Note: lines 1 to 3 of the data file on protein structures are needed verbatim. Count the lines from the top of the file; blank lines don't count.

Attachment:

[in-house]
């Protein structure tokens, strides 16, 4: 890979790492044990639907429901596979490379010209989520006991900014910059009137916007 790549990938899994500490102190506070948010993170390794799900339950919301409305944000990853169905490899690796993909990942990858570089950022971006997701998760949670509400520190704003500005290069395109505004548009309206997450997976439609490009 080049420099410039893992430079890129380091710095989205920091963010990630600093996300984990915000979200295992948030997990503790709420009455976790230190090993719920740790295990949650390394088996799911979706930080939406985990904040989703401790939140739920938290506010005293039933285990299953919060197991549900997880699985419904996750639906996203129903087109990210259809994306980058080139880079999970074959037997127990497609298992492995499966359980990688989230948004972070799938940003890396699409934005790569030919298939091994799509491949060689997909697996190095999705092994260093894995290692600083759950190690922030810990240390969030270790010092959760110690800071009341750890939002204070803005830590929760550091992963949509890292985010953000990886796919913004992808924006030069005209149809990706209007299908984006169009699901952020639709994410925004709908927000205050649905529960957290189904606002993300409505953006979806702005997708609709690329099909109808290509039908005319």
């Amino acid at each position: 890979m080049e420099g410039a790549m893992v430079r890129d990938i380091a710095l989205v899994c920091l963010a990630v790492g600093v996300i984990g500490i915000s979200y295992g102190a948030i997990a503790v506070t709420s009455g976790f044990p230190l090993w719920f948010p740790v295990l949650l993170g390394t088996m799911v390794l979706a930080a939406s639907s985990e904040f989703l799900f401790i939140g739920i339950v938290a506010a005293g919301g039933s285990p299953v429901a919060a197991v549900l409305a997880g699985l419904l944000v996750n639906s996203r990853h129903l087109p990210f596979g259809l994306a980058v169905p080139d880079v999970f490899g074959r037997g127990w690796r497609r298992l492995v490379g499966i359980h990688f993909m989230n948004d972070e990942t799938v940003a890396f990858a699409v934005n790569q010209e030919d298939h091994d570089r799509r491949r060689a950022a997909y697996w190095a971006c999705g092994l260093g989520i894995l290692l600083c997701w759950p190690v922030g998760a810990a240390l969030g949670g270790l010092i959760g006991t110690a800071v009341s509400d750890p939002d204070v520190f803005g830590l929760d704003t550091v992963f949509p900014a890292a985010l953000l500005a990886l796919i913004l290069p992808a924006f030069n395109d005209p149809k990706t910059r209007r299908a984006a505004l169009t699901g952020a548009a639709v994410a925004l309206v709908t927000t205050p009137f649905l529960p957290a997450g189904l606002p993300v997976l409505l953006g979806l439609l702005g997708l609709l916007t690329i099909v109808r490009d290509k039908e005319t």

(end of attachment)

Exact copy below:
[in-house]
């Protein structure tokens, strides 16, 4: 890979790492044990639907429901596979490379010209989520006991900014910059009137916007 790549990938899994500490102190506070948010993170390794799900339950919301409305944000990853169905490899690796993909990942990858570089950022971006997701998760949670509400520190704003500005290069395109505004548009309206997450997976439609490009 080049420099410039893992430079890129380091710095989205920091963010990630600093996300984990915000979200295992948030997990503790709420009455976790230190090993719920740790295990949650390394088996799911979706930080939406985990904040989703401790939140739920938290506010005293039933285990299953919060197991549900997880699985419904996750639906996203129903087109990210259809994306980058080139880079999970074959037997127990497609298992492995499966359980990688989230948004972070799938940003890396699409934005790569030919298939091994799509491949060689997909697996190095999705092994260093894995290692600083759950190690922030810990240390969030270790010092959760110690800071009341750890939002204070803005830590929760550091992963949509890292985010953000990886796919913004992808924006030069005209149809990706209007299908984006169009699901952020639709994410925004709908927000205050649905529960957290189904606002993300409505953006979806702005997708609709690329099909109808290509039908005319």
């Amino acid at each position: 890979m080049e420099g410039a790549m893992v430079r890129d990938i380091a710095l989205v899994c920091l963010a990630v790492g600093v996300i984990g500490i915000s979200y295992g102190a948030i997990a503790v506070t709420s009455g976790f044990p230190l090993w719920f948010p740790v295990l949650l993170g390394t088996m799911v390794l979706a930080a939406s639907s985990e904040f989703l799900f401790i939140g739920i339950v938290a506010a005293g919301g039933s285990p299953v429901a919060a197991v549900l409305a997880g699985l419904l944000v996750n639906s996203r990853h129903l087109p990210f596979g259809l994306a980058v169905p080139d880079v999970f490899g074959r037997g127990w690796r497609r298992l492995v490379g499966i359980h990688f993909m989230n948004d972070e990942t799938v940003a890396f990858a699409v934005n790569q010209e030919d298939h091994d570089r799509r491949r060689a950022a997909y697996w190095a971006c999705g092994l260093g989520i894995l290692l600083c997701w759950p190690v922030g998760a810990a240390l969030g949670g270790l010092i959760g006991t110690a800071v009341s509400d750890p939002d204070v520190f803005g830590l929760d704003t550091v992963f949509p900014a890292a985010l953000l500005a990886l796919i913004l290069p992808a924006f030069n395109d005209p149809k990706t910059r209007r299908a984006a505004l169009t699901g952020a548009a639709v994410a925004l309206v709908t927000t205050p009137f649905l529960p957290a997450g189904l606002p993300v997976l409505l953006g979806l439609l702005g997708l609709l916007t690329i099909v109808r490009d290509k039908e005319t």